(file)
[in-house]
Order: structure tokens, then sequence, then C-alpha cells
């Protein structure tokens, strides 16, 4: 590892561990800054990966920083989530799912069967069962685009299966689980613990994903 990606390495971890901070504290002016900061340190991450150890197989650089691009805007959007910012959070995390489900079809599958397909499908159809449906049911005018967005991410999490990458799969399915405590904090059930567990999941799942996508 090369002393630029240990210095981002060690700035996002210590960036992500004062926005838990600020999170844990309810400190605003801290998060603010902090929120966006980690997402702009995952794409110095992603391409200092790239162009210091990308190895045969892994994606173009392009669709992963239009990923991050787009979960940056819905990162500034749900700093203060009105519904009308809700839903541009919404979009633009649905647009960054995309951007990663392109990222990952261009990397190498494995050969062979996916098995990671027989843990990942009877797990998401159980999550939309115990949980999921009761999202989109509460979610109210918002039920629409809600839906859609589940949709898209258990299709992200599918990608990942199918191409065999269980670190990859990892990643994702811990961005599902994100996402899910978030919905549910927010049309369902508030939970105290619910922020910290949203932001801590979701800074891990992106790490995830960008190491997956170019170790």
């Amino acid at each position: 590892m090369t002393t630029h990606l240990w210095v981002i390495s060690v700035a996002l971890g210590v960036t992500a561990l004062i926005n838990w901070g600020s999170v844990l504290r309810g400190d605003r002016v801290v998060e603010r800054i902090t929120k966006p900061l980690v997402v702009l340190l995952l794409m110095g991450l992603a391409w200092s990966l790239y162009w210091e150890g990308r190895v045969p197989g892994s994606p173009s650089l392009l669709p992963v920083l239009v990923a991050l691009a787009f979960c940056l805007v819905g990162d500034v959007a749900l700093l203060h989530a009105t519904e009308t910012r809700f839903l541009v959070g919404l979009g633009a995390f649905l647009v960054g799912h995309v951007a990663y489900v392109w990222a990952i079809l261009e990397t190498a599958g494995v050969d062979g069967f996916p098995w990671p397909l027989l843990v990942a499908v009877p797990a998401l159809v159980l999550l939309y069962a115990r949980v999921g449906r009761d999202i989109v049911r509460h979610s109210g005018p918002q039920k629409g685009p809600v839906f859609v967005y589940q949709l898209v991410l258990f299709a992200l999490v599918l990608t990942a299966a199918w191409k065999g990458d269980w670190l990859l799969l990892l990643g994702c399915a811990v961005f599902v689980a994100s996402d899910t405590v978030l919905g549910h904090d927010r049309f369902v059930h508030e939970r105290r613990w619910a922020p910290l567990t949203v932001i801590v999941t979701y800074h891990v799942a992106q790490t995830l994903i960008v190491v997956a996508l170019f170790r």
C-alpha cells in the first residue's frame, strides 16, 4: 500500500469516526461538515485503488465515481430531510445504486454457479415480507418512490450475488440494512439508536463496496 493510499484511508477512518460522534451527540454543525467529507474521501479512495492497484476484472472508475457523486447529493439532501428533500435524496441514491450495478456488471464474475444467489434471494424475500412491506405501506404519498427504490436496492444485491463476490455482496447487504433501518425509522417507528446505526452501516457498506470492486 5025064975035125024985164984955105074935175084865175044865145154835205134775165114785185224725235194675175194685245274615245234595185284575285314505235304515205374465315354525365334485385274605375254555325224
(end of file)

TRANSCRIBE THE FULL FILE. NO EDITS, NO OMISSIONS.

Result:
[in-house]
Order: structure tokens, then sequence, then C-alpha cells
């Protein structure tokens, strides 16, 4: 590892561990800054990966920083989530799912069967069962685009299966689980613990994903 990606390495971890901070504290002016900061340190991450150890197989650089691009805007959007910012959070995390489900079809599958397909499908159809449906049911005018967005991410999490990458799969399915405590904090059930567990999941799942996508 090369002393630029240990210095981002060690700035996002210590960036992500004062926005838990600020999170844990309810400190605003801290998060603010902090929120966006980690997402702009995952794409110095992603391409200092790239162009210091990308190895045969892994994606173009392009669709992963239009990923991050787009979960940056819905990162500034749900700093203060009105519904009308809700839903541009919404979009633009649905647009960054995309951007990663392109990222990952261009990397190498494995050969062979996916098995990671027989843990990942009877797990998401159980999550939309115990949980999921009761999202989109509460979610109210918002039920629409809600839906859609589940949709898209258990299709992200599918990608990942199918191409065999269980670190990859990892990643994702811990961005599902994100996402899910978030919905549910927010049309369902508030939970105290619910922020910290949203932001801590979701800074891990992106790490995830960008190491997956170019170790």
């Amino acid at each position: 590892m090369t002393t630029h990606l240990w210095v981002i390495s060690v700035a996002l971890g210590v960036t992500a561990l004062i926005n838990w901070g600020s999170v844990l504290r309810g400190d605003r002016v801290v998060e603010r800054i902090t929120k966006p900061l980690v997402v702009l340190l995952l794409m110095g991450l992603a391409w200092s990966l790239y162009w210091e150890g990308r190895v045969p197989g892994s994606p173009s650089l392009l669709p992963v920083l239009v990923a991050l691009a787009f979960c940056l805007v819905g990162d500034v959007a749900l700093l203060h989530a009105t519904e009308t910012r809700f839903l541009v959070g919404l979009g633009a995390f649905l647009v960054g799912h995309v951007a990663y489900v392109w990222a990952i079809l261009e990397t190498a599958g494995v050969d062979g069967f996916p098995w990671p397909l027989l843990v990942a499908v009877p797990a998401l159809v159980l999550l939309y069962a115990r949980v999921g449906r009761d999202i989109v049911r509460h979610s109210g005018p918002q039920k629409g685009p809600v839906f859609v967005y589940q949709l898209v991410l258990f299709a992200l999490v599918l990608t990942a299966a199918w191409k065999g990458d269980w670190l990859l799969l990892l990643g994702c399915a811990v961005f599902v689980a994100s996402d899910t405590v978030l919905g549910h904090d927010r049309f369902v059930h508030e939970r105290r613990w619910a922020p910290l567990t949203v932001i801590v999941t979701y800074h891990v799942a992106q790490t995830l994903i960008v190491v997956a996508l170019f170790r």
C-alpha cells in the first residue's frame, strides 16, 4: 500500500469516526461538515485503488465515481430531510445504486454457479415480507418512490450475488440494512439508536463496496 493510499484511508477512518460522534451527540454543525467529507474521501479512495492497484476484472472508475457523486447529493439532501428533500435524496441514491450495478456488471464474475444467489434471494424475500412491506405501506404519498427504490436496492444485491463476490455482496447487504433501518425509522417507528446505526452501516457498506470492486 5025064975035125024985164984955105074935175084865175044865145154835205134775165114785185224725235194675175194685245274615245234595185284575285314505235304515205374465315354525365334485385274605375254555325224